Boeing will have a webcast of the Delta-4 Heavy launch.

------------------
John Macco
Shady Side, MD

[This message has been edited by Apollo-Soyuz (edited December 13, 2004).]

[This message has been edited by Apollo-Soyuz (edited December 13, 2004).]

Tom
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posted 12-13-2004 10:14 PM     Click Here to See the Profile for Tom   Click Here to Email Tom     Edit/Delete Message   Reply w/Quote
Thanks, Ken, John. I'll have to catch it on the Boeing website.

Ben
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posted 12-14-2004 12:43 AM     Click Here to See the Profile for Ben   Click Here to Email Ben     Edit/Delete Message   Reply w/Quote
Arianespace is only for ariane launches. For Delta's you can watch at:
www.boeing.com/delta

also the same at www.boeing.com/launch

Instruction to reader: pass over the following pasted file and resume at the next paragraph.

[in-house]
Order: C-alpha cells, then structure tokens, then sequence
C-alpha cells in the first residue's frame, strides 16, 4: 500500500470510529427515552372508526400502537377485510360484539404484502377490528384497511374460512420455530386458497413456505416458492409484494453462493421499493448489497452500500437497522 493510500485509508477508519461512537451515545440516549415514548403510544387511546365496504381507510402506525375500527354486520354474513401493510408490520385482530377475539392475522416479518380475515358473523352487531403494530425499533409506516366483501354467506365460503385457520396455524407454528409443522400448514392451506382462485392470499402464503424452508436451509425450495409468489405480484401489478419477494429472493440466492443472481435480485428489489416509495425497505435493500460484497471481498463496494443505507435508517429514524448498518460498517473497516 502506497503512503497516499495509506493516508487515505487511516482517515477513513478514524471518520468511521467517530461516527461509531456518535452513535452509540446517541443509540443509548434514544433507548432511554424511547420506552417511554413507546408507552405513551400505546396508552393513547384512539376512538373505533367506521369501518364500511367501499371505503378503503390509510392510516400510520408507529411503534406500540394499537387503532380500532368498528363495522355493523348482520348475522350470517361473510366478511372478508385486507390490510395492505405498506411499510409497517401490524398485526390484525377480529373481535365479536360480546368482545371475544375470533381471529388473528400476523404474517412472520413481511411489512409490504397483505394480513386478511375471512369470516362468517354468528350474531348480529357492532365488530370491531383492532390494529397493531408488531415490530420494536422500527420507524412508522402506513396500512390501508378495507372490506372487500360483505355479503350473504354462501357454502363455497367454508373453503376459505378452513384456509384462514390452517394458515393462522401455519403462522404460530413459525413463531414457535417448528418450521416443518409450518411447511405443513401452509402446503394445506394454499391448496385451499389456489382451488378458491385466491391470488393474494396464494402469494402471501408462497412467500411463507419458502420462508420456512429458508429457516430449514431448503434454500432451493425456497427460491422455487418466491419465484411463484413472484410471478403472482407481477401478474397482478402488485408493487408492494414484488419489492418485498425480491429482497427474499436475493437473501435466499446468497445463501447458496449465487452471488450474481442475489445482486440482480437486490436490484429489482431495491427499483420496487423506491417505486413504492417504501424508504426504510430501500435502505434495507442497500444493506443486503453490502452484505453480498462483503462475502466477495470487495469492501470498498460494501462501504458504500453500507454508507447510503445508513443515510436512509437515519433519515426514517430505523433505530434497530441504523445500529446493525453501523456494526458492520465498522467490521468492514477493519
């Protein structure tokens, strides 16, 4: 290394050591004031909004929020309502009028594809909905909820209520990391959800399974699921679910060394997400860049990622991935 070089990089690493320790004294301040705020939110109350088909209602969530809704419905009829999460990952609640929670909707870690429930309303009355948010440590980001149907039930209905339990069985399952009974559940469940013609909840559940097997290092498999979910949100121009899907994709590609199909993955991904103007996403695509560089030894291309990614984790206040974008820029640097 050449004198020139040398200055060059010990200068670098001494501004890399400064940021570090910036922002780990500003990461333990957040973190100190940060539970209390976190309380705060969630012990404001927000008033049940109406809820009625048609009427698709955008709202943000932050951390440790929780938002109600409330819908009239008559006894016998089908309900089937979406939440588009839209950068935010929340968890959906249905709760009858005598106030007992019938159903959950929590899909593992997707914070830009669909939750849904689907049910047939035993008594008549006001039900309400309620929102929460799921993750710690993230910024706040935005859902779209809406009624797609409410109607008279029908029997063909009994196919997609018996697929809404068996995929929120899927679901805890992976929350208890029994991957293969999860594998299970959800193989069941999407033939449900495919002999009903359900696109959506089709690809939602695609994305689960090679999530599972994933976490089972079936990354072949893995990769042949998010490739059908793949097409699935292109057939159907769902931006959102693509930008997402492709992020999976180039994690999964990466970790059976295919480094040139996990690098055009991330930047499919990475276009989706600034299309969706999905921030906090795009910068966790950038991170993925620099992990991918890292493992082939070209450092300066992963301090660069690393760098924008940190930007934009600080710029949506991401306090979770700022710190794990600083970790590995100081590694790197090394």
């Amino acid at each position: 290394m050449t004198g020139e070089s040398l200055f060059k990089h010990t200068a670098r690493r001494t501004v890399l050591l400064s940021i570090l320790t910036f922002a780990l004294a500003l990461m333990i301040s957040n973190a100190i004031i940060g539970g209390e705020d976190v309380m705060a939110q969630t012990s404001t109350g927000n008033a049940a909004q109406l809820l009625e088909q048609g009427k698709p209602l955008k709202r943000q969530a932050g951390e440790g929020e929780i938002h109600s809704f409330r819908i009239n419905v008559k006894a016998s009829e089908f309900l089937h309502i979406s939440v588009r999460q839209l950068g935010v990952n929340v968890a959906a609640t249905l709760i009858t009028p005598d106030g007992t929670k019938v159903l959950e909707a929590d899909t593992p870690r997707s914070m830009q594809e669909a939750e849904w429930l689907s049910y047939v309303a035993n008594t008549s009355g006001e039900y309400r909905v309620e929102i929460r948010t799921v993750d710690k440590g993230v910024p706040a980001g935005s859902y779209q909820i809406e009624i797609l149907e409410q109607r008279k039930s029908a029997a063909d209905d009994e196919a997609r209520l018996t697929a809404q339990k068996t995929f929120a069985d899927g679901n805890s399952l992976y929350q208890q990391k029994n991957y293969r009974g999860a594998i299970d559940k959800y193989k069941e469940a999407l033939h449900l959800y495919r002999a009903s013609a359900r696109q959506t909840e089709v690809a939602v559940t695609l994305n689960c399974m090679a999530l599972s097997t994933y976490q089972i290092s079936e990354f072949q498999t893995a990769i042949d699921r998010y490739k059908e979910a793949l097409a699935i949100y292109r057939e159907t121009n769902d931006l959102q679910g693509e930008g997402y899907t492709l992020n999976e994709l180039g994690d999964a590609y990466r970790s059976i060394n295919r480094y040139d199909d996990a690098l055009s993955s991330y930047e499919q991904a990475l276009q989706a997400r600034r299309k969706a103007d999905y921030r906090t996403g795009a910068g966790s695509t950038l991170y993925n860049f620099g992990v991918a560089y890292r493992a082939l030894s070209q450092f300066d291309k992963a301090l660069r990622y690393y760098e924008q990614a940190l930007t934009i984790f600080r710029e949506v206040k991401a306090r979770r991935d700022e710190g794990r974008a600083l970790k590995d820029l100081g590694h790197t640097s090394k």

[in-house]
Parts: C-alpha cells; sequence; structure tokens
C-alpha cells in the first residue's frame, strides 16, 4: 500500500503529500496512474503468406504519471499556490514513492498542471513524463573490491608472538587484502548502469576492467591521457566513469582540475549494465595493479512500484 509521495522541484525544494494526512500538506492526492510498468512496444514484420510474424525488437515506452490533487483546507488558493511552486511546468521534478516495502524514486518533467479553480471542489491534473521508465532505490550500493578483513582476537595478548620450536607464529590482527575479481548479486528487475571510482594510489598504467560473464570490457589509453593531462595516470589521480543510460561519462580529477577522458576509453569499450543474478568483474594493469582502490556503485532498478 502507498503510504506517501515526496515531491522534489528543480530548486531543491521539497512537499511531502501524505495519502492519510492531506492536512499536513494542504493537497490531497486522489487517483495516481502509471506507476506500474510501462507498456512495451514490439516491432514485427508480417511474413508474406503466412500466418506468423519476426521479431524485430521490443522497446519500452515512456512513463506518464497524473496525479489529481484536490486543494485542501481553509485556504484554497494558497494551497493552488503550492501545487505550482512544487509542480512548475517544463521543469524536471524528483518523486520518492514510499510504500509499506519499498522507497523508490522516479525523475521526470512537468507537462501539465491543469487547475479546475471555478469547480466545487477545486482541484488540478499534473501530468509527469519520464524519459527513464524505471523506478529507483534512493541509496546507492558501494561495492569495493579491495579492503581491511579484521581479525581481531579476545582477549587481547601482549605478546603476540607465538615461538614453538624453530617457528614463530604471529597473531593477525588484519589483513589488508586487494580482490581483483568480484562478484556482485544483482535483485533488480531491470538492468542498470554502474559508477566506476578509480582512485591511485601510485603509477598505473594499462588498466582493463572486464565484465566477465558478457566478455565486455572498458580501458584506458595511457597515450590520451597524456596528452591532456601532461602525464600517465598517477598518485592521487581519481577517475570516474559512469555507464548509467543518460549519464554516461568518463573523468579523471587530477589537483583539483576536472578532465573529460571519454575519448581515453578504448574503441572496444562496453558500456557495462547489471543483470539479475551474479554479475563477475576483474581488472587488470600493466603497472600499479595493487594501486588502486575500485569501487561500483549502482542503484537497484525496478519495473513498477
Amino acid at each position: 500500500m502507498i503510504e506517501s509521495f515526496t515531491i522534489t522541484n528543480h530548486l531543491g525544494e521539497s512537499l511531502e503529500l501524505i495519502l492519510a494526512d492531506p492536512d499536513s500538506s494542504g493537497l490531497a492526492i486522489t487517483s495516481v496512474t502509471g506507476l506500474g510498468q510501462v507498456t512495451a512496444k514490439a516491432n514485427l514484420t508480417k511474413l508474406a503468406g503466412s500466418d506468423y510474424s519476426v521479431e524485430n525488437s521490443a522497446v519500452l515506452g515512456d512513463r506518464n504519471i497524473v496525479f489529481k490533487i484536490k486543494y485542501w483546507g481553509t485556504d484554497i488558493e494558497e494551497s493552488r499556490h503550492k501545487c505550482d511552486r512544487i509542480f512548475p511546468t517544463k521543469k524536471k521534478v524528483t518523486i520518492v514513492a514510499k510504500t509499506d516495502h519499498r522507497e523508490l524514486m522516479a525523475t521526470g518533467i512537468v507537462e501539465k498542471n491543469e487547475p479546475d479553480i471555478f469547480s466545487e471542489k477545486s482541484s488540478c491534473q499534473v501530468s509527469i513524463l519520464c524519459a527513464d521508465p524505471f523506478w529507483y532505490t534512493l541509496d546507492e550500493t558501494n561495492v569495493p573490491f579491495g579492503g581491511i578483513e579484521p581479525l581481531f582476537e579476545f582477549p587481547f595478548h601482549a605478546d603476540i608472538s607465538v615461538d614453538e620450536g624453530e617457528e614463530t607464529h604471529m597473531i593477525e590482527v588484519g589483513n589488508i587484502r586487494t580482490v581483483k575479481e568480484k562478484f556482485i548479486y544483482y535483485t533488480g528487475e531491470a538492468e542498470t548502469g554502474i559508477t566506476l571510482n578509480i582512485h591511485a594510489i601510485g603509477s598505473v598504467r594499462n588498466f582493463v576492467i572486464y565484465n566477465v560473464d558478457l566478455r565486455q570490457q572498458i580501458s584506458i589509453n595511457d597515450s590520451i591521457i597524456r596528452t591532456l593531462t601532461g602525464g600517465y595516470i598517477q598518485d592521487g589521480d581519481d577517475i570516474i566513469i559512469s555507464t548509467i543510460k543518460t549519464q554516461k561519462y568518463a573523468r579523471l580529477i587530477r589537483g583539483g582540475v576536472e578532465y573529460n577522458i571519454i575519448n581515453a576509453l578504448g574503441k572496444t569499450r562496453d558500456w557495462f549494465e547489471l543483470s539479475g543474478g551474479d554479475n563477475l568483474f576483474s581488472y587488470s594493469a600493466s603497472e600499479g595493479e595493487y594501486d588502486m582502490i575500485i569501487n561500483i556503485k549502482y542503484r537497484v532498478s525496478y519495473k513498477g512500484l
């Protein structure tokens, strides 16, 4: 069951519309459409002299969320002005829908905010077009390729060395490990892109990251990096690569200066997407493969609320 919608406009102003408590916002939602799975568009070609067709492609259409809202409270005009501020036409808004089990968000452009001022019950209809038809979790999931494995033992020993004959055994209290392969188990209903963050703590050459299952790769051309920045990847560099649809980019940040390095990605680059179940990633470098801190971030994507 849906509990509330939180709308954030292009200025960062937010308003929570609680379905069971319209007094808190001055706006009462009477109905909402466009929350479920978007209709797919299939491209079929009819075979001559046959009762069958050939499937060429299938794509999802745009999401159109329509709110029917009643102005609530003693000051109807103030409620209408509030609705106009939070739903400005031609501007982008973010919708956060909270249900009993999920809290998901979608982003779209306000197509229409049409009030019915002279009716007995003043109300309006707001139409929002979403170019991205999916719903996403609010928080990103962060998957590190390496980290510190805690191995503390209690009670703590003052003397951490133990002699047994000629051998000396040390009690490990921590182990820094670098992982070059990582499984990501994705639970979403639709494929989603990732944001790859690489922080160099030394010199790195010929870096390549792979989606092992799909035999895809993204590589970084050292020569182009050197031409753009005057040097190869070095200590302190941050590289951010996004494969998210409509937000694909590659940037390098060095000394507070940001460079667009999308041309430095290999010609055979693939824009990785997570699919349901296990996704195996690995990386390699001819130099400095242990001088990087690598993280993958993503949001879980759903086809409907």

For Atlas (like this Friday) and some Protons you can watch at
www.ilslaunch.com

If a NASA payload is onboard any rocket it will be on NASA TV but those are the only times.

If the payload happens to be an Echostar satellite, Dish Network customers can watch on channel 101 usually. But there have only been about 8 of those so far.

There are no official webcasts of Titans (only one left) but every launch out of Cape Canaveral can be followed here, though not always with sound or a countdown:
http://countdown.ksc.nasa.gov/elv/

------------------
-Ben

http://www.geocities.com/ovcolumbia/

spaceuk
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posted 12-14-2004 05:27 PM     Click Here to See the Profile for spaceuk     Edit/Delete Message   Reply w/Quote
Really looking toward this launch as it is going set the tone for the heavy launchers for future missions.

The Delta 4 Heavy is just under 20% more powerful than the Titan-IVB .

Future potential growth Delta Heavy vehicles with maybe more strap-ons and new RS-xxx engines could also knock on the door of the capability of a Saturn V vehicle. Now that would be great :-)

Phill
UK

Tom
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posted 12-14-2004 05:45 PM     Click Here to See the Profile for Tom   Click Here to Email Tom     Edit/Delete Message   Reply w/Quote